Your steady love

By the time I post this, it will be Valentine’s day (or Galentine’s, whatever applies to you best this season) so yay – that can be real or sarcastic, you decide. I found and re-shared this post I wrote exactly two years ago on college singleness just because I love visiting my old self and the thoughts and words I had back then on my perpetual [lack of a] relationship status. I would say a big part of me seems like not much has changed in my heart since then, but I’d probably be lying. When I posted it to my wall this week, I added this update:

Doing some blog inventory and came across this oldie but a goodie from my 2 years ago self. Since Valentine’s Day is coming up this week, I thought I’d re-share. **Update to the update** : I laugh at my all-the-women-independent vibes all throughout this. But I think I’m more convinced than ever that the waiting season will always be worth it. God KNOWS our hearts, friends, and I’m certain there is more of his good, good, Father heart to be found in these days of singleness than we’ll ever realize on this side of our story.CS lewis

It really is funny how things can change in a year, let alone two. (No family, I’m still not dating anyone right now…) I’m just saying God has a crazy and cool way of crafting friendships, crossing paths, and throwing some pretty sweet and unpredictable adventures our way every now and then. That was all very vague talk to say, “Yes I’m still single. But I’ve no doubt moved away from my walls-up/don’t want to date until I’m done with school/there is no guy I’m attracted to self.” LOL at life. Anyway.

This morning I made the trek across town (via SEPTA – don’t worry I didn’t walk) despite the extremely frigid temps to Old City to check out the CUTEST little coffee shop I had only seen on Instagram. Well, folks, I think I finally found my favorite. I was camped out there for the better part of Saturday afternoon chugging a perfect Columbian pourover, eavesdropping on a cute older British couple, watching the snow come in sideways, and desperately trying to cram origins, insertions, and innervations into my little weary brain. It was lovely, really.coffee

I don’t feel like hashing out all the details of these CRAY couple of weeks for my classmates and I in this post, but I’ll just say the ONLY things (besides coffee+Jesus as always) getting me through these next exams and application deadlines is knowing there’s only 2 weeks to sweet Waco and just 3 weeks to ample time with my best friend/spring break. I’m writing mainly because it had been a couple of dry weeks sans writing and that makes me sad.

Also because I love writing about love on a day about love. But really, I just like to throw a curveball amidst all the sappy and lovey dovey articles or bitter single posts being shared in the realm of social media this week. Honestly, this video of kids confessing their feelings about their crushes is the only thing you need to see.

It is possible, believe it or not, to be single or not have a hot date on Valentine’s Day and be content in waiting. This morning I reached the last page of my current journal, and that’s always a day I look forward to. It urges me to go back to read through and look for all the ways that God was his usual funny and full of surprises self, answering prayers in ways I never imagined. I think this journal holding the journey of these past few months might be up there for the most rambling entries and pages of heartfelt scribbles. [This is a plug to start journaling if you don’t. It is hands down my favorite way to have a tangible record of my dreams, thoughts, and fears, and the ways that God speaks into those]. There have been some BIG and scary prayers in there, my friends. I am nothing but thankful for how He has already begun to answer them so clearly, and I’m filled with hope for the ways I know he will continue to guide my heart throughout the process. No matter how distant I feel sometimes or how shaky and wavering my love for God is on any given day, He shows nothing but a steady and patient love towards undeserving me.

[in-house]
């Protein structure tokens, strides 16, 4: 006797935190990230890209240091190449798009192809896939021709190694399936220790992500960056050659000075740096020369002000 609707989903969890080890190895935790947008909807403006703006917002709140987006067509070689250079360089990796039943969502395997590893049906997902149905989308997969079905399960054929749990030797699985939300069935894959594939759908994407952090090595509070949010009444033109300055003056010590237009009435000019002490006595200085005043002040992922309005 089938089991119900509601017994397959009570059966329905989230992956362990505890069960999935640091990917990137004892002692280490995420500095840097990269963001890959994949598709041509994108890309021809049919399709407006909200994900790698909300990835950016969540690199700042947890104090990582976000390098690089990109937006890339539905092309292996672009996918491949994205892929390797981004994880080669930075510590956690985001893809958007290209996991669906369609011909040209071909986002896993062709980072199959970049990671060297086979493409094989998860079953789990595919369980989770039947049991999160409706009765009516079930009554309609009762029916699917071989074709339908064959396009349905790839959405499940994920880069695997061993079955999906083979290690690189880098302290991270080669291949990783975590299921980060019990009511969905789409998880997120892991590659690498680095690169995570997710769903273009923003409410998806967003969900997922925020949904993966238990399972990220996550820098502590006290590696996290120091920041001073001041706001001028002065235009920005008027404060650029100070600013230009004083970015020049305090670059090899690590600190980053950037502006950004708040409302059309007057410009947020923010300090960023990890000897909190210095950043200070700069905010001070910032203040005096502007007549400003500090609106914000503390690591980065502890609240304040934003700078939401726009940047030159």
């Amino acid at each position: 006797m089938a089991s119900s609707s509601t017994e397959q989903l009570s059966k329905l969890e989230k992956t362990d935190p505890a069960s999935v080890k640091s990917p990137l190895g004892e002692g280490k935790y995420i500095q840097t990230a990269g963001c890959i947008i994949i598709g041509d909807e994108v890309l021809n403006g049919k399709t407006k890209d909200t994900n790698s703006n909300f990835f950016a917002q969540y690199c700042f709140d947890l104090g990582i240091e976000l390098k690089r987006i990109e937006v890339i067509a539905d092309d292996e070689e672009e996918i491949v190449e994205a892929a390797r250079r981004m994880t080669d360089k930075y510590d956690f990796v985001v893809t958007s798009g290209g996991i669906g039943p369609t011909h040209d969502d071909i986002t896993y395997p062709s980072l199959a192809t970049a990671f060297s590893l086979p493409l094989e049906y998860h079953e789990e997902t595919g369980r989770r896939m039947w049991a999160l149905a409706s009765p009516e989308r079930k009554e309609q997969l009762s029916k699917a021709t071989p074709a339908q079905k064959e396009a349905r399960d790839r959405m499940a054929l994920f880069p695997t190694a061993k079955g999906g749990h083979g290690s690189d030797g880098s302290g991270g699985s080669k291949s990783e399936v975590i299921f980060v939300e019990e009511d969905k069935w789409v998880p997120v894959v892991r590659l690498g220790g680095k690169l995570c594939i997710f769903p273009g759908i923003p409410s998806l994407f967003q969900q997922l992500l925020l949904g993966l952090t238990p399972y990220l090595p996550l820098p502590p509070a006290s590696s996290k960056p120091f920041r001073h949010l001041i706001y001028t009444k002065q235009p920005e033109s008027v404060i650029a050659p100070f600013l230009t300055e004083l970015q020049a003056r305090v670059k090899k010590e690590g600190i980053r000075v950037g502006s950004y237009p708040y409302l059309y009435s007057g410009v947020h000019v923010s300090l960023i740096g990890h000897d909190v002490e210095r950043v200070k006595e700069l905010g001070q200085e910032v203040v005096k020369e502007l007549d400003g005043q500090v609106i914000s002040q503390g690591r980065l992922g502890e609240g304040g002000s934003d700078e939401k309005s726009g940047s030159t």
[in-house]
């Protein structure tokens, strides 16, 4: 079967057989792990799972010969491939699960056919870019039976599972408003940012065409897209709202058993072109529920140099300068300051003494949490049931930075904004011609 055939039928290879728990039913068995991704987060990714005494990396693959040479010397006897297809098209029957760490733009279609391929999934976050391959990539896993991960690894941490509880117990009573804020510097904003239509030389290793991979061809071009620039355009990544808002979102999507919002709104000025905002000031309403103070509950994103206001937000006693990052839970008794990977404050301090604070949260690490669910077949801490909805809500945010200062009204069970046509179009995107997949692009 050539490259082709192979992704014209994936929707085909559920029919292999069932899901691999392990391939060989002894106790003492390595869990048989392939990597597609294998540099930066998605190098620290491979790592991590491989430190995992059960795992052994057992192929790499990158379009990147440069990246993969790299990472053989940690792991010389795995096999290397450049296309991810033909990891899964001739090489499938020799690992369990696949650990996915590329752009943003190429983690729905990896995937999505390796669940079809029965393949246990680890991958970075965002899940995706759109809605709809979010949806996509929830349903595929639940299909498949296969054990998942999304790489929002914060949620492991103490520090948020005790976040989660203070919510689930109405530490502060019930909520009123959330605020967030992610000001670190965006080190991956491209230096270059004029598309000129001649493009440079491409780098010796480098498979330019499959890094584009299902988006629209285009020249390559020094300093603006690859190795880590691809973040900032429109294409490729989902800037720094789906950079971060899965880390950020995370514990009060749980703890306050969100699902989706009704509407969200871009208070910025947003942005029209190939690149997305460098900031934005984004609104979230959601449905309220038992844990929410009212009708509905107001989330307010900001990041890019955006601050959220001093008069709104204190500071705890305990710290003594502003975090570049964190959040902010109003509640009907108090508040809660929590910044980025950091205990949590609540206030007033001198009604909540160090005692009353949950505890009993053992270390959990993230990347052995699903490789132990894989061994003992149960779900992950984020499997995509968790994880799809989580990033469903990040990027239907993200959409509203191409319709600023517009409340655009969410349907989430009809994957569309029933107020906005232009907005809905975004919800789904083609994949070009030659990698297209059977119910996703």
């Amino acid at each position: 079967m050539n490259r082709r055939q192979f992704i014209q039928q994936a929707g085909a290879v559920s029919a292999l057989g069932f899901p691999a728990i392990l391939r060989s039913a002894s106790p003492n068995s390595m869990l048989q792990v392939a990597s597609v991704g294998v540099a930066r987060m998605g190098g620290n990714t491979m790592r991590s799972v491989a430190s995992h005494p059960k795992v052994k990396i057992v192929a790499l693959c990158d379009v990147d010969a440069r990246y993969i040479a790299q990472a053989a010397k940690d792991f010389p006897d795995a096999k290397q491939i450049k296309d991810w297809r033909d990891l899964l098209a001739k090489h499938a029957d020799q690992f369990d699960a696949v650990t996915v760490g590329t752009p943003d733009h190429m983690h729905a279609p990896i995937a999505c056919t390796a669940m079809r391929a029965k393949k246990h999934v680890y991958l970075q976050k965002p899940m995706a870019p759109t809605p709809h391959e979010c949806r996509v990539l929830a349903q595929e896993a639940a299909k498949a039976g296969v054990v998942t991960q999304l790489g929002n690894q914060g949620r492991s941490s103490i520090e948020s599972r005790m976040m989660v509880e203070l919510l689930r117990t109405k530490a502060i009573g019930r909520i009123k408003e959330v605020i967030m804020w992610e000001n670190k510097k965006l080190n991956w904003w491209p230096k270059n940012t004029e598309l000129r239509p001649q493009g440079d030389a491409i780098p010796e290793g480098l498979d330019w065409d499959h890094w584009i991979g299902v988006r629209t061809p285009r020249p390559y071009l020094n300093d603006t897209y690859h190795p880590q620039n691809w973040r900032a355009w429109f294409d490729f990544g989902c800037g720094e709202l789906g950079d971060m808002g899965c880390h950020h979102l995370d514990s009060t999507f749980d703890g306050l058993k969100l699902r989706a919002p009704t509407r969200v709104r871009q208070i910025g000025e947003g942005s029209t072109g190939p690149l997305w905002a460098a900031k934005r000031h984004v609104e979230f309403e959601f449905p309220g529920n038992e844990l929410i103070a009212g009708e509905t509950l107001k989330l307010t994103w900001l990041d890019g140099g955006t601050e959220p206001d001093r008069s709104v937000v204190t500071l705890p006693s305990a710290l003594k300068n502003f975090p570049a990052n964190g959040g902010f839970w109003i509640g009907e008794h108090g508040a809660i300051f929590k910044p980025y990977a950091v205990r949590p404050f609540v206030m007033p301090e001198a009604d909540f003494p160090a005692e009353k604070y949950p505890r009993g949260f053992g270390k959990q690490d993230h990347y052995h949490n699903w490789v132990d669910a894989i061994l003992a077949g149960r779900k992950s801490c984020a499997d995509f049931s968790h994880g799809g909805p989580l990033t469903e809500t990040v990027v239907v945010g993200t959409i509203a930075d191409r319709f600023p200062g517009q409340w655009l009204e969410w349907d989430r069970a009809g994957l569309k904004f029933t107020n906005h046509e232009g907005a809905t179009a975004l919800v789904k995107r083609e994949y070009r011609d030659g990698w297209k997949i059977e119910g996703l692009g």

I’m content and grateful today because I know and receive a love daily that will surpass any extravagant romantic gesture on this earth. A love that knows my heart.

The Monday Mission Project, Part 5: Me

Now that we’ve reached the other side of this series I called The Monday Mission, I really do hope for anyone that has been reading that you gained something out of it like I did. Even though this project was focused on others’ perspectives on how they live out their walk with Jesus in the everyday workplace, I really found myself internally processing their responses. I realized how much I have in common with all these people in my life while having my own unique ideas on the topic as well. The body of Christ is like that, isn’t it? Perfectly synchronized as a whole, but as you look closely at each component they each have a specific role. I believe that is just what God has in mind as he gives us all our own perfectly tailored gifts and leads us down different career paths. If every single Christian worked directly in churches or the mission field, who would be the people out bringing Jesus to the worlds of business, medicine, the arts, or engineering? In my Christology class we often take a few minutes at the end of lectures discussing how do we apply what we learn about the person of Jesus in this academic and interpretative setting into our everyday pedestrian lives. How can we take what we read in the biblical text and really let the words and heart of Jesus be an overflow to others, specifically when talking about our profession?